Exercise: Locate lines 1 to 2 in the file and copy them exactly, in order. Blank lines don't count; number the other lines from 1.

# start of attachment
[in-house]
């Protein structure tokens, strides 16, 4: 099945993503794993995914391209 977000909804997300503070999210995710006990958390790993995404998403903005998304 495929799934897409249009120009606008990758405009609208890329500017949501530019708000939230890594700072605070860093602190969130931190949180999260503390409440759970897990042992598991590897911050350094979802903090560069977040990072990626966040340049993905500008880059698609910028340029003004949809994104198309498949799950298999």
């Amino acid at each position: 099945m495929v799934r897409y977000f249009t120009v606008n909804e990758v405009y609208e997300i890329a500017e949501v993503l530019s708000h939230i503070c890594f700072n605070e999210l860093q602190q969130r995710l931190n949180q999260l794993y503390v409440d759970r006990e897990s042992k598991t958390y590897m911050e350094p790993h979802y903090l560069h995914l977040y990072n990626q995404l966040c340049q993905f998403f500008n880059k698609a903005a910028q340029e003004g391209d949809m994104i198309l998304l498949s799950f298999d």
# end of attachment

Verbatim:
[in-house]
């Protein structure tokens, strides 16, 4: 099945993503794993995914391209 977000909804997300503070999210995710006990958390790993995404998403903005998304 495929799934897409249009120009606008990758405009609208890329500017949501530019708000939230890594700072605070860093602190969130931190949180999260503390409440759970897990042992598991590897911050350094979802903090560069977040990072990626966040340049993905500008880059698609910028340029003004949809994104198309498949799950298999």